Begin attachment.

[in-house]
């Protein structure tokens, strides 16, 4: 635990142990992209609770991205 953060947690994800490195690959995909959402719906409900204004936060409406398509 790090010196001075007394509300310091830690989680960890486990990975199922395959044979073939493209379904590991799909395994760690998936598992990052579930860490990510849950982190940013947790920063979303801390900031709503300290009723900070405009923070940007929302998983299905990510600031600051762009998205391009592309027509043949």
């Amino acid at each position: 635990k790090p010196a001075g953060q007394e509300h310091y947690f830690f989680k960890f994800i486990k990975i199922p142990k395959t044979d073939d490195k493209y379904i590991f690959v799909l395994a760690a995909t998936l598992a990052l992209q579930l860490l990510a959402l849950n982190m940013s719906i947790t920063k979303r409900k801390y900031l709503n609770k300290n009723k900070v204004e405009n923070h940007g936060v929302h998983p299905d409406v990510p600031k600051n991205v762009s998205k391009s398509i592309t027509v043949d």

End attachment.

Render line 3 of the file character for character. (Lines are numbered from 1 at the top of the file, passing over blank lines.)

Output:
């Amino acid at each position: 635990k790090p010196a001075g953060q007394e509300h310091y947690f830690f989680k960890f994800i486990k990975i199922p142990k395959t044979d073939d490195k493209y379904i590991f690959v799909l395994a760690a995909t998936l598992a990052l992209q579930l860490l990510a959402l849950n982190m940013s719906i947790t920063k979303r409900k801390y900031l709503n609770k300290n009723k900070v204004e405009n923070h940007g936060v929302h998983p299905d409406v990510p600031k600051n991205v762009s998205k391009s398509i592309t027509v043949d």